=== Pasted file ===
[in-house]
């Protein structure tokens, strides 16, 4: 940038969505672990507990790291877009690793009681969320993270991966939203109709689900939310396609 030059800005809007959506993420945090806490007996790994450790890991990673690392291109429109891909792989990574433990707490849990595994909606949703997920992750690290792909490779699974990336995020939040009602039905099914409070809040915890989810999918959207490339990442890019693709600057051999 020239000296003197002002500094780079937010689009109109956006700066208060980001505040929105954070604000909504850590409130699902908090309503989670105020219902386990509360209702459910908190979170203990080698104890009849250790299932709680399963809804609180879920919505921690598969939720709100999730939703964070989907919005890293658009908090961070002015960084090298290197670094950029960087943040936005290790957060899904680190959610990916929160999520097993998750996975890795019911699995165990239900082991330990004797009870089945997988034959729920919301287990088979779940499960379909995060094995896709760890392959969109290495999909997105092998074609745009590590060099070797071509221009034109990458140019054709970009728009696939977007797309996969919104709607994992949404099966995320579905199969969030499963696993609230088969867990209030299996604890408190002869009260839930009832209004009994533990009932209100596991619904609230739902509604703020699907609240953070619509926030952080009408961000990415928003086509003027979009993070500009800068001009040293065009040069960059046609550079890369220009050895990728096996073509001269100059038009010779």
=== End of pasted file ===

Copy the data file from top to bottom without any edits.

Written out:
[in-house]
């Protein structure tokens, strides 16, 4: 940038969505672990507990790291877009690793009681969320993270991966939203109709689900939310396609 030059800005809007959506993420945090806490007996790994450790890991990673690392291109429109891909792989990574433990707490849990595994909606949703997920992750690290792909490779699974990336995020939040009602039905099914409070809040915890989810999918959207490339990442890019693709600057051999 020239000296003197002002500094780079937010689009109109956006700066208060980001505040929105954070604000909504850590409130699902908090309503989670105020219902386990509360209702459910908190979170203990080698104890009849250790299932709680399963809804609180879920919505921690598969939720709100999730939703964070989907919005890293658009908090961070002015960084090298290197670094950029960087943040936005290790957060899904680190959610990916929160999520097993998750996975890795019911699995165990239900082991330990004797009870089945997988034959729920919301287990088979779940499960379909995060094995896709760890392959969109290495999909997105092998074609745009590590060099070797071509221009034109990458140019054709970009728009696939977007797309996969919104709607994992949404099966995320579905199969969030499963696993609230088969867990209030299996604890408190002869009260839930009832209004009994533990009932209100596991619904609230739902509604703020699907609240953070619509926030952080009408961000990415928003086509003027979009993070500009800068001009040293065009040069960059046609550079890369220009050895990728096996073509001269100059038009010779």